I arrived in America’s Mid West after a flight from Atlanta in the Deep South to be greeted by cold drizzle and grey skies but the weather failed to put a dampener on what turned out to be an excellent meeting at the Islamic Society’s community masjid in Milwaukee.
Milwaukee is the largest city in the State of Wisconsin and the 23rd largest in America, and just a few miles away from the masjid is a smaller city called Franklin named in honour of one of the Founding Fathers, Benjamin Franklin – more of him later.
Hundreds of locals turned out to hear my story at the hands of the Taliban and as I told the tale of how I moved from being a Captive after 9/11 to a Convert in 2003 they appeared to hang on to every word.
They held their breath at times as I described my ordeal at the hands of the Taliban described by Bush and Blair as “the most evil, brutal regime in the world.”
They roared with laughter as I revealed how I fell off a donkey and went on to become the prisoner from hell in Jalalabad. And they looked on in disbelief as I described how the Taliban reacted to my bad behaviour with almost suffocating kindness.
It was an entertaining evening which may seem slightly at odds with my mission which was to talk about the plight of Dr Aafia Siddiqui, but it served to highlight the tale of two women prisoners and the difference in treatment.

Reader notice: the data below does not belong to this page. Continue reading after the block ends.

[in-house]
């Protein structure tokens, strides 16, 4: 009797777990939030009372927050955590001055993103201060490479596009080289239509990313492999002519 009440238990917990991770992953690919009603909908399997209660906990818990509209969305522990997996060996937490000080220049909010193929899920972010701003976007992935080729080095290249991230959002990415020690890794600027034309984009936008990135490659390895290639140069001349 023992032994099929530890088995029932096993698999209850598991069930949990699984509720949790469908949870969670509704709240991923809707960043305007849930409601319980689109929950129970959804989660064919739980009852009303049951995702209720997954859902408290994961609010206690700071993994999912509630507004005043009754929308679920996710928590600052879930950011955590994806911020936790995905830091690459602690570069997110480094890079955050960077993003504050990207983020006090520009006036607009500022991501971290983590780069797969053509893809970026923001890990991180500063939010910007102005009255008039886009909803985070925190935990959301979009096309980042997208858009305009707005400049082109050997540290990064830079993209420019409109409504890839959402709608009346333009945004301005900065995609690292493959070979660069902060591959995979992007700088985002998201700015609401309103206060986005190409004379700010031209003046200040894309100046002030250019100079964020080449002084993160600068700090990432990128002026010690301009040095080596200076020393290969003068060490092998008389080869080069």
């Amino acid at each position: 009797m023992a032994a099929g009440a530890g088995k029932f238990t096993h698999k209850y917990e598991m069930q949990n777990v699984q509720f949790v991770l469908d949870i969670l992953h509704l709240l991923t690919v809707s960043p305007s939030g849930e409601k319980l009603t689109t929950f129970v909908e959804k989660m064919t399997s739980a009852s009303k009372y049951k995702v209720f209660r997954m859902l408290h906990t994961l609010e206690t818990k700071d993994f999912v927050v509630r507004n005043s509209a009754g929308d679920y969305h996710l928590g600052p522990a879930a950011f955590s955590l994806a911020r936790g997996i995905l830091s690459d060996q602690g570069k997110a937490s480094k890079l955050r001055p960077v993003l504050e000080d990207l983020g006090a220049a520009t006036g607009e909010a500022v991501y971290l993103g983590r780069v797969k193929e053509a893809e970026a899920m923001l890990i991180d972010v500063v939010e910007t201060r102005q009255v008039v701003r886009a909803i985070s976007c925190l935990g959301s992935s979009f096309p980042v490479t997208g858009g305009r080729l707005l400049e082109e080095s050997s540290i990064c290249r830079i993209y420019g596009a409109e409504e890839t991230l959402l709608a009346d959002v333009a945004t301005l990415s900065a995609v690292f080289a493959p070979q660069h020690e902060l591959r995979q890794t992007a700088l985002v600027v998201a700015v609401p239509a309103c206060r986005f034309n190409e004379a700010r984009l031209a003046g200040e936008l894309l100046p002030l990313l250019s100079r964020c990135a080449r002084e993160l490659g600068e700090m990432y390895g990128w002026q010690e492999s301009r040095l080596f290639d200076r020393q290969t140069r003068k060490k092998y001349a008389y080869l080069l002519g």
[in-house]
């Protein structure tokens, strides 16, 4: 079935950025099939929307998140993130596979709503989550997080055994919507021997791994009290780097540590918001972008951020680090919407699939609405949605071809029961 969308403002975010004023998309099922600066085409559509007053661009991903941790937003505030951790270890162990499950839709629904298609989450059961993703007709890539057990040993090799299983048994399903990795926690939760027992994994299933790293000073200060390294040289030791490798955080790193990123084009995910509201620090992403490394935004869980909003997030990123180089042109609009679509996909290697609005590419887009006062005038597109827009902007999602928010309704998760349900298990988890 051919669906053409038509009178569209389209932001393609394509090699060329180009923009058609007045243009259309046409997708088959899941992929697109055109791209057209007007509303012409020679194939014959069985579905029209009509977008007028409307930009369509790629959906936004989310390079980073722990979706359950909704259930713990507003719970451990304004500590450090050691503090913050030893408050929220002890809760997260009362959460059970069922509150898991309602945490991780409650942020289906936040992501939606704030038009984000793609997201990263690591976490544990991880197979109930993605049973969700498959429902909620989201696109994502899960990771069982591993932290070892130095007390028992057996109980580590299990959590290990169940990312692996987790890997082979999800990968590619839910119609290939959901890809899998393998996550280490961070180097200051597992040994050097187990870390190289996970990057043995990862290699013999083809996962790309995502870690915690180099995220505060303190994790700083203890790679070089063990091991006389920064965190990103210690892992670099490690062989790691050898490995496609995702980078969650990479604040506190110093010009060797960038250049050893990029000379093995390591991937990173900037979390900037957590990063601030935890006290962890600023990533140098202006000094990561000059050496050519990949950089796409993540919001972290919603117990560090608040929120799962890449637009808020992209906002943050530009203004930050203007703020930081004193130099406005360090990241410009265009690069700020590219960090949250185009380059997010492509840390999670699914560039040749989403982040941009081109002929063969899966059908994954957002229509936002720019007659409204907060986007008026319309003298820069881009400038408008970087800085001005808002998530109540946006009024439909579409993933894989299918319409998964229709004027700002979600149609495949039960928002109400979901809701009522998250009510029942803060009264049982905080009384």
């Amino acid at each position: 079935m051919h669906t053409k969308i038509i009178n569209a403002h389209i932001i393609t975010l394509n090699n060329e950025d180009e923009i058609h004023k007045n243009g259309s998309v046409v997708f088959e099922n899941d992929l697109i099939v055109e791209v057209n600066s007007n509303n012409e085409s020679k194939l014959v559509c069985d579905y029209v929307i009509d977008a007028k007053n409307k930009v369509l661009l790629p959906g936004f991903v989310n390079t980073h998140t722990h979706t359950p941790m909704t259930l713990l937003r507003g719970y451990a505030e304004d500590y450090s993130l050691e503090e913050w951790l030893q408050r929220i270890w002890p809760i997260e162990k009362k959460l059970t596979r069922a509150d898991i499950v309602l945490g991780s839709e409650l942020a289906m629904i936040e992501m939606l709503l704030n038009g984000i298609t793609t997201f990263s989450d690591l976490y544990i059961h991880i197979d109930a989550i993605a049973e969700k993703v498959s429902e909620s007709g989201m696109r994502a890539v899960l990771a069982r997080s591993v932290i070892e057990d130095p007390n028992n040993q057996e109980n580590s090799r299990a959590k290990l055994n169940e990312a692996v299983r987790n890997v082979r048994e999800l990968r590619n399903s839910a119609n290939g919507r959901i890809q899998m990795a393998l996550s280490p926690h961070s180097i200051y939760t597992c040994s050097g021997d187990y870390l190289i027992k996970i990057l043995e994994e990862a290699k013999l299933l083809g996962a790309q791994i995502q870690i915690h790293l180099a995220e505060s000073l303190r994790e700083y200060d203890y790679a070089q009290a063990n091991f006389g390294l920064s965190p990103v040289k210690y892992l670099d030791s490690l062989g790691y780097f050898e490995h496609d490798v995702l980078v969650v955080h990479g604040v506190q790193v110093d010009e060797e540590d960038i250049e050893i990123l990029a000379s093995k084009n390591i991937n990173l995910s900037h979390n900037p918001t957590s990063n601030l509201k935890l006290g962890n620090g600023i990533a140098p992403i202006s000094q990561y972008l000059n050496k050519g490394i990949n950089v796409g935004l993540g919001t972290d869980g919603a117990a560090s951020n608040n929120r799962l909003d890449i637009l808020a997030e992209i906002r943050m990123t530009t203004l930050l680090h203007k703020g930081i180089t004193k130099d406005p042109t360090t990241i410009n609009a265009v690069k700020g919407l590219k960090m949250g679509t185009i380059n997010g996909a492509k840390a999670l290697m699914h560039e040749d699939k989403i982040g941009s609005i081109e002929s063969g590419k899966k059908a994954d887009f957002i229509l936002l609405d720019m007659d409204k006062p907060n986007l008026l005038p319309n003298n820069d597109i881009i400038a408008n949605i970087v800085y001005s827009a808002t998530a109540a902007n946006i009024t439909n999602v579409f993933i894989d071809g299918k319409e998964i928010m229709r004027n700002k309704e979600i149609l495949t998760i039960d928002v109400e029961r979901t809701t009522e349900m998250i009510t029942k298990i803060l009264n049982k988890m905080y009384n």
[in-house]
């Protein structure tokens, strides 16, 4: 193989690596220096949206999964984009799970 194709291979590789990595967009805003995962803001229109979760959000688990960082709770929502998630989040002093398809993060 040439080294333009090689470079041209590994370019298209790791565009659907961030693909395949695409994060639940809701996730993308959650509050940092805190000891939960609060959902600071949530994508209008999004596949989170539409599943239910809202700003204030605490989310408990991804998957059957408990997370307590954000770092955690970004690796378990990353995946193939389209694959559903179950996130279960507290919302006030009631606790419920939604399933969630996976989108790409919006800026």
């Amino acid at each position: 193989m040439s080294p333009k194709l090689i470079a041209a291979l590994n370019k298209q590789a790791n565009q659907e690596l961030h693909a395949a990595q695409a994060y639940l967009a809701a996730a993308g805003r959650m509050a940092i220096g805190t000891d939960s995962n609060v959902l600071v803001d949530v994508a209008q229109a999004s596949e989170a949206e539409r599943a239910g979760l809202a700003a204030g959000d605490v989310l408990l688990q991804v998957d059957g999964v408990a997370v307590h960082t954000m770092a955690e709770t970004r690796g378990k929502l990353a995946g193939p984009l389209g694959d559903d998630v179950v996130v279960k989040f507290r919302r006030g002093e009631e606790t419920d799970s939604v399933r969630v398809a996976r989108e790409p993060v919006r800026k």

And it also raised the question of which society was more civilised and which was beyond primitive in its treatment of women prisoners.
Aafia was also held in Afghanistan, but while my captors did their best to treat me as “their guest” during my brief period in prison the same can not be said about the five grim years Aafia was held at the behest of US intelligence, much of it in Bagram.
I was treated with courtesy and respect but Aafia, according to various eye witness accounts, was brutalised as Bagram’s Grey Lady and Prisoner 650.
In 2005 the hundreds of men being held by the US in Bagram were so disgusted at the brutal treatment meted out to the tiny, frail mother-of-three that they went on hunger strike until she was moved out of the men’s prison.
Until then she kept them awake every night with her haunting sobs and piercing screams – in truth some of the men are still kept awake at night haunted by what they saw and heard of Aafia in Bagram.
No one knows for sure why she was kidnapped in March 2003 because the charges she faces today do not reflect anything from her past. Many of us believe Aafia to be wholly innocent of any crime.
I, on the other hand, was guilty of breaking the law by entering Afghanistan without a passport and visa. Despite my crime I was released on humanitarian grounds by the Taliban’s spiritual leader Mullah Omar.
If there is any justice in this world then President Obama will do the same for Aafia. The US can gain nothing from her continued detention, but this one, single act of humanity will at least remind us of the days when America represented liberty and freedom for all.
Which brings me back to Benjamin Franklin, a man of peace, politics and amazing vision. Obama would do well to heed these particular words of wisdom from Franklin: “Those who would sacrifice freedom for security deserve neither.”
* Yvonne Ridley heads for Texas tomorrow